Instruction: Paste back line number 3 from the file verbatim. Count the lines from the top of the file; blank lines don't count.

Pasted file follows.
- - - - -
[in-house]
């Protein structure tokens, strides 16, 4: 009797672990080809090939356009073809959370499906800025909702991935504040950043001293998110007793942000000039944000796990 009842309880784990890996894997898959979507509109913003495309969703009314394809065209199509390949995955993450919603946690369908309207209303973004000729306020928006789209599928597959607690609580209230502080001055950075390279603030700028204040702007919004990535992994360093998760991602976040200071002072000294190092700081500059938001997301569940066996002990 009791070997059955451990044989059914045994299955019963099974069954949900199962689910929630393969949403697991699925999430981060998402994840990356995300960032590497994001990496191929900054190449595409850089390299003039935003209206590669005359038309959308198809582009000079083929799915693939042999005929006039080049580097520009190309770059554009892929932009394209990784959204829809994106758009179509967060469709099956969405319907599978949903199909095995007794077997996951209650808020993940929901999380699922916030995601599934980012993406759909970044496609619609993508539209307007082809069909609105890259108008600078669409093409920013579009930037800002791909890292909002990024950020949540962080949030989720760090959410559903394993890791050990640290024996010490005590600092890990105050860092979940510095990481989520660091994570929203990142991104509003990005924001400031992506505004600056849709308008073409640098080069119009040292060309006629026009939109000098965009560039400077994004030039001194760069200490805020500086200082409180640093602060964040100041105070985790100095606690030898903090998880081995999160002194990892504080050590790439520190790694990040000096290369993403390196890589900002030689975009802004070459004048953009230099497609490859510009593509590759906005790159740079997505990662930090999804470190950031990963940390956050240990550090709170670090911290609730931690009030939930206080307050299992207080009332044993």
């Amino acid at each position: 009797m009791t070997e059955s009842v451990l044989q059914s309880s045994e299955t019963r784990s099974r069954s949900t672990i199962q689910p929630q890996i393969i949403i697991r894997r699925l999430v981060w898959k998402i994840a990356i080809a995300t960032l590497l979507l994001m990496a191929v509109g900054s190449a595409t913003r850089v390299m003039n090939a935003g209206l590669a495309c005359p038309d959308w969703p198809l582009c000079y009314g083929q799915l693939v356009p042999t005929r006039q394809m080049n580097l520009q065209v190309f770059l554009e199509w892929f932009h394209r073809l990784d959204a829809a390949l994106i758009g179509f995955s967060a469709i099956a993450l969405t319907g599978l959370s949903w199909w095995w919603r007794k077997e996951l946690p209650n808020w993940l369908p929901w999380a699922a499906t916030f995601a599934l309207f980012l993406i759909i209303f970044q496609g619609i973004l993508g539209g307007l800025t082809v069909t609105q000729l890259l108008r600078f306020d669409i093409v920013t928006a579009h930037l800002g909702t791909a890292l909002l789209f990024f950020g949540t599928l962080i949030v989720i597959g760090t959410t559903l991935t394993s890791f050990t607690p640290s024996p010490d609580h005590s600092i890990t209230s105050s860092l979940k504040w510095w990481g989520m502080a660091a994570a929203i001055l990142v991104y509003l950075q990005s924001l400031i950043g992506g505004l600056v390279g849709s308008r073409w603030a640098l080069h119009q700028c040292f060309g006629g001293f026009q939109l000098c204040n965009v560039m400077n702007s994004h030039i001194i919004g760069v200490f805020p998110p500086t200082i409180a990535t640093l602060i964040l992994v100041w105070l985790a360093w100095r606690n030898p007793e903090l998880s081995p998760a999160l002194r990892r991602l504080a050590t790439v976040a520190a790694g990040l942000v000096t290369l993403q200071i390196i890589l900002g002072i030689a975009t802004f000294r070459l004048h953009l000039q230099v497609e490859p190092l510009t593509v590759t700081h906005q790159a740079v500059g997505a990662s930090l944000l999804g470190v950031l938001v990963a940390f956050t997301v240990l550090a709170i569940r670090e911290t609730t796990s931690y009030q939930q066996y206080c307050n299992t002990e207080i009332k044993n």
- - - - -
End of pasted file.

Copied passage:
């Amino acid at each position: 009797m009791t070997e059955s009842v451990l044989q059914s309880s045994e299955t019963r784990s099974r069954s949900t672990i199962q689910p929630q890996i393969i949403i697991r894997r699925l999430v981060w898959k998402i994840a990356i080809a995300t960032l590497l979507l994001m990496a191929v509109g900054s190449a595409t913003r850089v390299m003039n090939a935003g209206l590669a495309c005359p038309d959308w969703p198809l582009c000079y009314g083929q799915l693939v356009p042999t005929r006039q394809m080049n580097l520009q065209v190309f770059l554009e199509w892929f932009h394209r073809l990784d959204a829809a390949l994106i758009g179509f995955s967060a469709i099956a993450l969405t319907g599978l959370s949903w199909w095995w919603r007794k077997e996951l946690p209650n808020w993940l369908p929901w999380a699922a499906t916030f995601a599934l309207f980012l993406i759909i209303f970044q496609g619609i973004l993508g539209g307007l800025t082809v069909t609105q000729l890259l108008r600078f306020d669409i093409v920013t928006a579009h930037l800002g909702t791909a890292l909002l789209f990024f950020g949540t599928l962080i949030v989720i597959g760090t959410t559903l991935t394993s890791f050990t607690p640290s024996p010490d609580h005590s600092i890990t209230s105050s860092l979940k504040w510095w990481g989520m502080a660091a994570a929203i001055l990142v991104y509003l950075q990005s924001l400031i950043g992506g505004l600056v390279g849709s308008r073409w603030a640098l080069h119009q700028c040292f060309g006629g001293f026009q939109l000098c204040n965009v560039m400077n702007s994004h030039i001194i919004g760069v200490f805020p998110p500086t200082i409180a990535t640093l602060i964040l992994v100041w105070l985790a360093w100095r606690n030898p007793e903090l998880s081995p998760a999160l002194r990892r991602l504080a050590t790439v976040a520190a790694g990040l942000v000096t290369l993403q200071i390196i890589l900002g002072i030689a975009t802004f000294r070459l004048h953009l000039q230099v497609e490859p190092l510009t593509v590759t700081h906005q790159a740079v500059g997505a990662s930090l944000l999804g470190v950031l938001v990963a940390f956050t997301v240990l550090a709170i569940r670090e911290t609730t796990s931690y009030q939930q066996y206080c307050n299992t002990e207080i009332k044993n």